When the girls finally arrive home from school that day they are practically levitating. I ask Avah to tell me about her day and who she met. She recites a lengthly play-by-play and generates a long list of girls she really liked. She says,"Mom! I met such fun girls, Delisha, Mara, Maggie, Lucy...." The list goes on and on. I ask Arden about her day and she gives me a toothy smile. I ask her if she made friends, she says, "Yes! I did, I wasn't shy!" I then ask, "Well what are their names?" She gives a very Arden response, "I have no idea." We send her to school the next day with an old throw back to help her out. A sticky pad and pencil to write her new friend's names down. Sometimes if it ain't broke, don't fix it. My Mom would be proud.
So first day of school in London was a major success for my kids. For me, this one was scary. Maybe even scarier then learning to drive! I want the very best for my kids, but in this new place I had little control of what this experience was going to look like for them. At times, it was hard to let go of what I envisioned, or the expectations I put on myself to just enjoy the adventure alongside them. It felt like a huge short-coming, but in reality, it was growth and change. That was eye opening for me as a parent. Watching my girls jump headlong into this next chapter affirmed that must be doing something right. We may emotionally scar them with flashbacks of Covid-Testing, but we are making determined, resilient, flexible and brave kids. For that reason, I'm proud.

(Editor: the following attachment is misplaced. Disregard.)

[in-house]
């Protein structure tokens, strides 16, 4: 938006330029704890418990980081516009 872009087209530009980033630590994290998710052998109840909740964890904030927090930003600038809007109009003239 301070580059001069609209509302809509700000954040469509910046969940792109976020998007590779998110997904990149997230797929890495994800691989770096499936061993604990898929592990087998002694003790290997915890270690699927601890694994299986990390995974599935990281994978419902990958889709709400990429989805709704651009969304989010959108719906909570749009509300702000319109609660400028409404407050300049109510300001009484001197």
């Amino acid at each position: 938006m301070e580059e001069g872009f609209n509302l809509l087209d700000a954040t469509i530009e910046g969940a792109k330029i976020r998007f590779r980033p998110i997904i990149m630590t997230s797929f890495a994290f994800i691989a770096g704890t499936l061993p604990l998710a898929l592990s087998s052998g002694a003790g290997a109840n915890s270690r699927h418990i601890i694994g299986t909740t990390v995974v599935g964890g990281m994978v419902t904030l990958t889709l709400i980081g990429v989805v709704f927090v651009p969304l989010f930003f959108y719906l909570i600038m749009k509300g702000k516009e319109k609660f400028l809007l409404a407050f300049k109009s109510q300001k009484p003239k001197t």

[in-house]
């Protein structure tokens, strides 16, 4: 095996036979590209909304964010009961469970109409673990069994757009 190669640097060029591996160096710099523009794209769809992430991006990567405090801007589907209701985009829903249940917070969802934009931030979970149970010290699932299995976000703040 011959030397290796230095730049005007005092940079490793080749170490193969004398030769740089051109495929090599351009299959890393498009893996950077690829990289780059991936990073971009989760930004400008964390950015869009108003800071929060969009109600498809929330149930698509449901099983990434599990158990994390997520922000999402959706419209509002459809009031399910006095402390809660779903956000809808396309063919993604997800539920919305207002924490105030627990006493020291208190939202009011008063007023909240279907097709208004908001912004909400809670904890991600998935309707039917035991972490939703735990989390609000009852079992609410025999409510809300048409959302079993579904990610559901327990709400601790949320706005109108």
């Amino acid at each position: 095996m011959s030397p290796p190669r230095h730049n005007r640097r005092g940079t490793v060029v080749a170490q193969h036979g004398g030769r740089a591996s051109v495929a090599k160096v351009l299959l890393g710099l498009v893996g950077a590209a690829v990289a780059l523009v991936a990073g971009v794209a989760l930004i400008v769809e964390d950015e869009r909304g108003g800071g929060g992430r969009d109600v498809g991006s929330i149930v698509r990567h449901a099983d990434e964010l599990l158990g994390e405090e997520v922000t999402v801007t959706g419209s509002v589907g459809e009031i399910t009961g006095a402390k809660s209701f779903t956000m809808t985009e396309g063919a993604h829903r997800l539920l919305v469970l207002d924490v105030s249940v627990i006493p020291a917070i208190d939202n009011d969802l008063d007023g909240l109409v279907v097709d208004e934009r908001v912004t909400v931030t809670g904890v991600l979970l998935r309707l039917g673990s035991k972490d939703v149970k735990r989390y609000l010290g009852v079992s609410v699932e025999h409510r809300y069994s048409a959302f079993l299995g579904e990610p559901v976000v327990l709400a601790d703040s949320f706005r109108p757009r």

They are going to need all those qualities and more this Friday when we move from Baker Street to the Guinea Pig Palace. We must move out of our apartment, pack our 27 suitcases, get those suitcases down three flights of stairs to a courier that will take us all Uxbridge. Oh, and we have to follow behind in Stevie. Upon arrival we complete our housing walk-through and get our keys just in time for our express shipment delivery to transpire. Stay tuned. Hold my gin, and watch this.